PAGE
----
We’ve spent the last few weeks getting to know a little more about the Dungeons and Dragons franchise. Its beginnings, the way its popularity and infamy grew in western culture, and the influence it had on a selection of creators in both the fiction-writing and webcomic worlds. For the finale of this series we’re bringing it back to webcomics in a big way, by pulling together a thematic overview of webcomics based on the property itself, and seeing where these influences are present in action.
Like we mentioned last week, there are waaay too many D&D comics on the internet (whether still updating or now defunct) to list here. However, it’s also true that most of these comics fit into one of three categories: Those that take place fully within an RPG world, where the characters live in the setting like it were the primary world; those that take place ‘at the table,’ where the comic makes a clear delineation between the antics of the game’s characters and the antics of its players, and; those comics that simply use the rules, game mechanics and tropes of the D&D universe as ‘one-shots,’ rather than basing their comic off the game itself.
Webcomics that take place fully within the RPG world, like Drowtales, The Order of the Stick and Looking For Group (if the latter does have some crossover with digital RPGs like WoW) make up a large portion of the offerings, and are probably what we think of when we hear “D&D webcomic.” These tales are told with a focus on the setting and, although they might occasionally poke fun at the mechanics/tropes that run their universe, they tend to treat it with the same seriousness of a secondary-world fantasy novel like The Lord of the Rings or the Discworld series. These fantasy worlds are as real to their characters as ours is to us: don’t expect the ranger’s twin brother (that they just never happened to talk about) to join the party at the next tavern after a dramatic death, for instance. Their stories are of drama, humour, world-changing importance and the drudgery of fetch-quests alike; what matters is the characters treat what they’re doing as real.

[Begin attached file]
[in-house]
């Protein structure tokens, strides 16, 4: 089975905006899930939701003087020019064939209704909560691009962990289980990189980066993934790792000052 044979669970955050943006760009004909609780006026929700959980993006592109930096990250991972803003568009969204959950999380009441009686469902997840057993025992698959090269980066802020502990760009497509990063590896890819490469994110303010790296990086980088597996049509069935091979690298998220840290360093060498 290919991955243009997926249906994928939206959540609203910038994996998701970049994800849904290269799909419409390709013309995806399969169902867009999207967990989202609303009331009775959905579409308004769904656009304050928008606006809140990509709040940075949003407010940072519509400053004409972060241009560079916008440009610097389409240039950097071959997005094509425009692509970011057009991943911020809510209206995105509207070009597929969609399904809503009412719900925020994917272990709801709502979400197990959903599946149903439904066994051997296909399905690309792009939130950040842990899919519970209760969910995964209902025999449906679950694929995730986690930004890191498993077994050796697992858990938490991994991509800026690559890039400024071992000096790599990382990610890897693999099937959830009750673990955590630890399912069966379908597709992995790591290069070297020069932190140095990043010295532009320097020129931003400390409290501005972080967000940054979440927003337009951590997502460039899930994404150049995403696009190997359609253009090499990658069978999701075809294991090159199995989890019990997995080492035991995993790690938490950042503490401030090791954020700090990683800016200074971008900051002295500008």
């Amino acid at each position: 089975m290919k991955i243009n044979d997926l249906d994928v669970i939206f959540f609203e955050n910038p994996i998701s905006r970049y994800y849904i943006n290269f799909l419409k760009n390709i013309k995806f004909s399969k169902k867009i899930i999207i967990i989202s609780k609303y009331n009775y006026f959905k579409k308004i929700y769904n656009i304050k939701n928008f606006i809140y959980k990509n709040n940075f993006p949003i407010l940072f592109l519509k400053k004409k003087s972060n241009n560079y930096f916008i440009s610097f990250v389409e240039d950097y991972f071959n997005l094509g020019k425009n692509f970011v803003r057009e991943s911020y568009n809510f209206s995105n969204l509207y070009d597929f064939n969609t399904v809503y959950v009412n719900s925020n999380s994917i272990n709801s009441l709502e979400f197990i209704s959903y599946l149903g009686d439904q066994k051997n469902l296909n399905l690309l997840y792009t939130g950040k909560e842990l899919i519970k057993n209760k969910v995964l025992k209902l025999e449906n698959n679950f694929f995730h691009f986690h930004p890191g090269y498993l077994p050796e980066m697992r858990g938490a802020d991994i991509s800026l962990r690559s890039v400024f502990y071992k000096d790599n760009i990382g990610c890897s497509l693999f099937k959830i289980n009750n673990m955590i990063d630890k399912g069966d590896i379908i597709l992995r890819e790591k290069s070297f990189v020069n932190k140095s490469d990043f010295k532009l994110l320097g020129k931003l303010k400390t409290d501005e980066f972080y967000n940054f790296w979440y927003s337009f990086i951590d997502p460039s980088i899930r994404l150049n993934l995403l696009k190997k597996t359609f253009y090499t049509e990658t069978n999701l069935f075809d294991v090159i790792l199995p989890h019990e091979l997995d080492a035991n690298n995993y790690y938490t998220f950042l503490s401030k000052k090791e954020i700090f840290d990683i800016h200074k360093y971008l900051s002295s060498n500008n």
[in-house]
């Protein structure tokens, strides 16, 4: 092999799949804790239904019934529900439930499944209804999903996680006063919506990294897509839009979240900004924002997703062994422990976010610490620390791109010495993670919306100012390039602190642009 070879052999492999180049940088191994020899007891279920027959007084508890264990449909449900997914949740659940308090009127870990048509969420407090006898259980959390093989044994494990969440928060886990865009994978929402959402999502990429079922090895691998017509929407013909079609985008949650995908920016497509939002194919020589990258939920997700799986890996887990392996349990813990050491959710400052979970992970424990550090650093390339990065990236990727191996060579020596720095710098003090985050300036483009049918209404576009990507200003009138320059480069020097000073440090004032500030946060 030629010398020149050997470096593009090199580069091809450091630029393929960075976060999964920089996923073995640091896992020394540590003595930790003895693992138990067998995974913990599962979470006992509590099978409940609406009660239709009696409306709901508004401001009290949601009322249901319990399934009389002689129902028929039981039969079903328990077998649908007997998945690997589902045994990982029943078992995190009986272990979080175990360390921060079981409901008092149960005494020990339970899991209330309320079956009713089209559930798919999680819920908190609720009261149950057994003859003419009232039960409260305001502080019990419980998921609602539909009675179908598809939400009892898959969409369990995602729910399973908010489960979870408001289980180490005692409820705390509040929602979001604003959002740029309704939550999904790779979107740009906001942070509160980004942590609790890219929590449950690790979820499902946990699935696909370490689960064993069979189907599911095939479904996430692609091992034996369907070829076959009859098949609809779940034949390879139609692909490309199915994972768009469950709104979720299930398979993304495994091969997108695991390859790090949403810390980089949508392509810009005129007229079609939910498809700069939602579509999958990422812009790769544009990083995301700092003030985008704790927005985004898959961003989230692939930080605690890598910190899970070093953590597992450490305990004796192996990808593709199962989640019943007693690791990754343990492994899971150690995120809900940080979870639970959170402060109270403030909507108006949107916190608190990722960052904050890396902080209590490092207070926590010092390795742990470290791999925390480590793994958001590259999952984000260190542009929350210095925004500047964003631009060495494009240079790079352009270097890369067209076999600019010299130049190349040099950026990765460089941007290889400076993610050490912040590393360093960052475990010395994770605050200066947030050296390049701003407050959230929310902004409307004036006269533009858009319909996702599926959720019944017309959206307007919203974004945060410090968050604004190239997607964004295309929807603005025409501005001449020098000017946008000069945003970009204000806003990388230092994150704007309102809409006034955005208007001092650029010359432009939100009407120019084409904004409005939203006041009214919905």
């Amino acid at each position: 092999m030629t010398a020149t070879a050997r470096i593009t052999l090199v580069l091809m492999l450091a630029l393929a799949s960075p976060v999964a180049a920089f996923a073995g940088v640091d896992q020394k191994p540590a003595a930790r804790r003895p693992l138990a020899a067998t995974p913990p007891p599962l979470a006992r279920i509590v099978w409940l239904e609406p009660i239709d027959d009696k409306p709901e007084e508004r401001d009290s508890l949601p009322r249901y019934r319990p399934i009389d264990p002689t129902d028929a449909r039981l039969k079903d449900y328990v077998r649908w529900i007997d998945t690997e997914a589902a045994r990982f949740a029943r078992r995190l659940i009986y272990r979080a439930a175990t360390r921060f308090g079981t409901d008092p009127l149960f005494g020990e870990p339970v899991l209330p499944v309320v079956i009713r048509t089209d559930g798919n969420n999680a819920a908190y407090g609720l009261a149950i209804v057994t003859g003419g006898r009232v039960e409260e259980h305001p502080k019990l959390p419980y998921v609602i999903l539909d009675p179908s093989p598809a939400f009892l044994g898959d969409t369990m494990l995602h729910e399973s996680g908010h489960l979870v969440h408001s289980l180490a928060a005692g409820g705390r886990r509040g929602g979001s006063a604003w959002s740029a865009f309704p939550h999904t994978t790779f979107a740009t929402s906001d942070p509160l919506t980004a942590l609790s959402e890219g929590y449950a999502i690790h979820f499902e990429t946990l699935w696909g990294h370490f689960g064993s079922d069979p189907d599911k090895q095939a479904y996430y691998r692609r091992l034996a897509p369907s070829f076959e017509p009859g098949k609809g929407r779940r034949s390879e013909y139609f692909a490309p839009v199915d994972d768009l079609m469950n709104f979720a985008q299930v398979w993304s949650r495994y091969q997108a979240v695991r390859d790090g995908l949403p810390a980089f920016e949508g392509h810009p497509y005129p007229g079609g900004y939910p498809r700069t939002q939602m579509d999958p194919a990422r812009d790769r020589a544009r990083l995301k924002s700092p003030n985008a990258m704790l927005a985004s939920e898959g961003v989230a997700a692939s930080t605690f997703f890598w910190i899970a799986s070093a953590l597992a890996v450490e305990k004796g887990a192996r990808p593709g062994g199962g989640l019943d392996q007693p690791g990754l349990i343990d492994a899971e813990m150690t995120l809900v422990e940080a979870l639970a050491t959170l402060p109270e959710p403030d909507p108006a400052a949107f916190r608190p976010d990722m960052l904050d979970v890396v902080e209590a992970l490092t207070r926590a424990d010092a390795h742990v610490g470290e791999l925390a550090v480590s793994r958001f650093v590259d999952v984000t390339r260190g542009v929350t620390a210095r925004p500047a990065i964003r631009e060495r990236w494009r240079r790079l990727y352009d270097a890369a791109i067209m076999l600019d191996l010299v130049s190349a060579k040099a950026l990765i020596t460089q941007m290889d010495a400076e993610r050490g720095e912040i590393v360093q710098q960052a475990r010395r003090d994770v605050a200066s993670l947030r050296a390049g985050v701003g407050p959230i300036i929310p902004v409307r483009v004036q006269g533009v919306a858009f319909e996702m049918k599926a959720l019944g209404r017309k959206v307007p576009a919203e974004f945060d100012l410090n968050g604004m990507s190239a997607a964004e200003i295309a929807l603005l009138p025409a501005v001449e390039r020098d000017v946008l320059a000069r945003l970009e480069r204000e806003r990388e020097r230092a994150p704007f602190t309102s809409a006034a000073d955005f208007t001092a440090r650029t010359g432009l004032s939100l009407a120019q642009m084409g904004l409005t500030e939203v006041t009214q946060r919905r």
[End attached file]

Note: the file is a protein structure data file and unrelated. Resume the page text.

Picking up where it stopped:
The relationship between these worlds and the game which spawned them is, of course, highly intertwined. In the past, the webcomic treatment of D&D as secondary world fantasy tended to base itself quite directly on it’s real-world inspiration, with creators taking specific modules or campaigns and illustrating those. Alternatively, creators were known to take inspiration from the campaigns they themselves ran or were part of, and illustrate those adventures for the web as if they were real. Over time, this approach has metamorphosed into something that more resembles the creator acting as a sort of Dungeon Master themselves, running their characters through their own ‘campaigns.’ Unlike the days of yore, it’s more likely these campaigns will be a homebrewed adventure, rather than a clone of a Dungeons and Dragons module (probably because of the glut of the latter, not at all due to copyright concerns nah not at all).